The importance of judicial appointments to the preservation of reproductive rights in the U.S. cannot be understated. Judges address critical issues, including protection for abortion, issues affecting access to contraception, so-called conscientious refusals to provide health care, and sex discrimination claims. At this time, only four of the nine current Justices of the Supreme Court have expressed clear support for Roe v. Wade, and many believe that the fate of Roe hangs in the balance of the next appointment. Indeed, the Court’s decision in Carhart v. Gonzales (2007) upholding the federal abortion ban, signals five Justices’
willingness to further undermine constitutional protections for women’s reproductive rights and possibly to overturn Roe entirely. One particularly troubling aspect of that opinion is that the Court ignored findings of fact made by lower courts and based on sound medical evidence, and deferred to Congress’ “facts,” some of which were acknowledged to be demonstrably false. As Justice Ginsburg noted in her dissent:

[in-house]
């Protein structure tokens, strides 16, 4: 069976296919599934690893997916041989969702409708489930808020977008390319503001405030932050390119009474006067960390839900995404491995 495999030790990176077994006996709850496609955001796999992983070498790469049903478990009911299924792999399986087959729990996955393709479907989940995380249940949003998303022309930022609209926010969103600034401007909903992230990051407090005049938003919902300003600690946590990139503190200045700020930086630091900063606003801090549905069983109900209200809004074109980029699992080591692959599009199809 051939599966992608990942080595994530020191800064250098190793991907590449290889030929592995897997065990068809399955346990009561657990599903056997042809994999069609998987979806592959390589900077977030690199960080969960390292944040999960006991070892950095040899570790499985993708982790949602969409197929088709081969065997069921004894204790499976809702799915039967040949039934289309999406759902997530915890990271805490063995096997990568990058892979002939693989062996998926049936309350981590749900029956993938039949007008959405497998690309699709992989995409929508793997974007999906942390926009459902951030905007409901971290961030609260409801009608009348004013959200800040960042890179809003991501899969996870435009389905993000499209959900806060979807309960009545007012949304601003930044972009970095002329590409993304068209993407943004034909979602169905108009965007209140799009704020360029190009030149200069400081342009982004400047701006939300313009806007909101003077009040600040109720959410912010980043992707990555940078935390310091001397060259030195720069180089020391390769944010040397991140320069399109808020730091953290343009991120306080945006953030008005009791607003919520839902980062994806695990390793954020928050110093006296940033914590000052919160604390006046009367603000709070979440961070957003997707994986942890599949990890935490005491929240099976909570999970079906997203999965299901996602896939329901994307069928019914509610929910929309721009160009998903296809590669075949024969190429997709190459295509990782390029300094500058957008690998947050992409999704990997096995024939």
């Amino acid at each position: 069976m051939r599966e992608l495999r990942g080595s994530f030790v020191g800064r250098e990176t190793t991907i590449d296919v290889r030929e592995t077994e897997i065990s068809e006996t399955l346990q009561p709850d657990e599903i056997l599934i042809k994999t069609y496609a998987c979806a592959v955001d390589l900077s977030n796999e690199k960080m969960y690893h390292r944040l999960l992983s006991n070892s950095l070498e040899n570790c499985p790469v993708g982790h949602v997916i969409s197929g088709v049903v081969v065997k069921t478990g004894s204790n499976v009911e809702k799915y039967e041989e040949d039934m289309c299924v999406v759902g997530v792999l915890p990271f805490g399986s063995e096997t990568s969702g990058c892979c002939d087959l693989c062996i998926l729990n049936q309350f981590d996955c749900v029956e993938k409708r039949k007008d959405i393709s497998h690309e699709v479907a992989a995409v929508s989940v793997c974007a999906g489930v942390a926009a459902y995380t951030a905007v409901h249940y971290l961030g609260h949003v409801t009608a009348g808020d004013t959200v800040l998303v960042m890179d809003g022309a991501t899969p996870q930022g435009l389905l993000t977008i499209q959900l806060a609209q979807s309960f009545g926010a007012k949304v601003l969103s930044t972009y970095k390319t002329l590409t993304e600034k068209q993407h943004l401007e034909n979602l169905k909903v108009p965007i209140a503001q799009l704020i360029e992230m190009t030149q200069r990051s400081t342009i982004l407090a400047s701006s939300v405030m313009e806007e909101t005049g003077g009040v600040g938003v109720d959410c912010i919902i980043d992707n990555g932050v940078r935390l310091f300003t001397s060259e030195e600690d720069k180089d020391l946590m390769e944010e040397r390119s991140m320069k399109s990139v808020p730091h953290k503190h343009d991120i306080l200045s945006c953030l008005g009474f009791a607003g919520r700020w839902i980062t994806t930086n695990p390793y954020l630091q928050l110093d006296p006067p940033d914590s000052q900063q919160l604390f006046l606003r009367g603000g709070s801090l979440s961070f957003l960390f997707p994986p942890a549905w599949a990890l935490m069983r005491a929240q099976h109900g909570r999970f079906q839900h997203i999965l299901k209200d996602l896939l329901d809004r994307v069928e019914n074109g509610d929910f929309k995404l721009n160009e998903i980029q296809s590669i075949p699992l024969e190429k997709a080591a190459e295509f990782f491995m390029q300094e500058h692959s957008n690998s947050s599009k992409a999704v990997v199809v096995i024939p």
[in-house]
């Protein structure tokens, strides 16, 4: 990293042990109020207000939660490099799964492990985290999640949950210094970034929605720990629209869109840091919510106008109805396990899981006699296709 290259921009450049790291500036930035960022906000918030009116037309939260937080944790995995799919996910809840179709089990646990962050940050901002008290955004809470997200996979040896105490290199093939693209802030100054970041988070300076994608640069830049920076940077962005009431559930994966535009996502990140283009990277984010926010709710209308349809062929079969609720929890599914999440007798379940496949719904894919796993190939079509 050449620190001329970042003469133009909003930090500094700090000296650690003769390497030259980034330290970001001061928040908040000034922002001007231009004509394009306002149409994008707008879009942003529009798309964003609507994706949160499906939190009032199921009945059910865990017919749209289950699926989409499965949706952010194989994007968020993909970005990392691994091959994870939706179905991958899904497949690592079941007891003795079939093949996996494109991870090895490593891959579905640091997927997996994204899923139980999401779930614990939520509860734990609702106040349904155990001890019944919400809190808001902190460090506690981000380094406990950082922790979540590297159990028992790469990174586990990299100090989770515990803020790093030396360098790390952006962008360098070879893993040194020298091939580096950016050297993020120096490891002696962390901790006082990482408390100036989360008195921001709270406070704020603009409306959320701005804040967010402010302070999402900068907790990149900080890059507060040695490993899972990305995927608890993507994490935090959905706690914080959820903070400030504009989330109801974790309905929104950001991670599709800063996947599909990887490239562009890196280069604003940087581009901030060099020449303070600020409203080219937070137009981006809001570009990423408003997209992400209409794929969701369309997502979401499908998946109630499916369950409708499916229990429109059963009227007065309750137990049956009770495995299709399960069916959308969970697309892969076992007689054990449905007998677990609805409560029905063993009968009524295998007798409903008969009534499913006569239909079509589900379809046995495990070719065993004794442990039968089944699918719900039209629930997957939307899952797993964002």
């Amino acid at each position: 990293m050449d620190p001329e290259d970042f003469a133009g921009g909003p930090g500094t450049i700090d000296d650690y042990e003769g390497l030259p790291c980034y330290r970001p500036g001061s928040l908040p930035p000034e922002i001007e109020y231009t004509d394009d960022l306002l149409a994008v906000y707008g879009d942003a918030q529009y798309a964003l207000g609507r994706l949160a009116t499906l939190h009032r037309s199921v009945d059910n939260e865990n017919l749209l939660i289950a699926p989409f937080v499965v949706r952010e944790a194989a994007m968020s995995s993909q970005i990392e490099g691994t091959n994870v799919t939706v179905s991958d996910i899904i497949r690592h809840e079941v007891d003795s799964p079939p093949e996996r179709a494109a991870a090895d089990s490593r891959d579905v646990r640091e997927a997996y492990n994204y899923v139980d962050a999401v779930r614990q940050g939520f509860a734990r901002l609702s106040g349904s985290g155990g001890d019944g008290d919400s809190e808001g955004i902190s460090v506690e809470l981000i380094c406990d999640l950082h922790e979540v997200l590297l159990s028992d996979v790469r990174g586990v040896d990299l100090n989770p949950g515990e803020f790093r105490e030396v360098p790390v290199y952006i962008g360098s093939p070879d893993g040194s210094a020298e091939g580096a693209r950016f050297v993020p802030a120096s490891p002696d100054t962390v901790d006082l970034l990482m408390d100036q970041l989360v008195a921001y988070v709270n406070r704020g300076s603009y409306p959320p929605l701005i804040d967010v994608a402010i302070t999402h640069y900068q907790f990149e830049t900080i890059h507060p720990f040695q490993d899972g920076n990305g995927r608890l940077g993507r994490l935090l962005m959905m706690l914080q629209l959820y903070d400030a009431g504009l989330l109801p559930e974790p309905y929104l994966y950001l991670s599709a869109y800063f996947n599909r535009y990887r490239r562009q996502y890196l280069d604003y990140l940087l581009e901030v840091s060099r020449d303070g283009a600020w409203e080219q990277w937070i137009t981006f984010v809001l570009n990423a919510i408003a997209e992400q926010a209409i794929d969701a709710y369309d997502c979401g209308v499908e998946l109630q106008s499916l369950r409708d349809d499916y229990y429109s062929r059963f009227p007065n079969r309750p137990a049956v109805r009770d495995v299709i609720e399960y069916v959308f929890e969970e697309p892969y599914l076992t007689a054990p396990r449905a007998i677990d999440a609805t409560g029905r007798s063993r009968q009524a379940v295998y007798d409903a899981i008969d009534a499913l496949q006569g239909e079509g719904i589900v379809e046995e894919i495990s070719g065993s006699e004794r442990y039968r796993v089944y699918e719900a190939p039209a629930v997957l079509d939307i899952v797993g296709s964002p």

‘Today's decision is alarming. It refuses to take Casey and Stenberg seriously.
It tolerates, indeed applauds, federal intervention to ban nationwide
procedure found necessary and proper in certain cases by the American
College of Obstetricians and Gynecologists (ACOG) … And, for the first
time since Roe, the Court blesses a prohibition with no exception
safeguarding a woman's health.'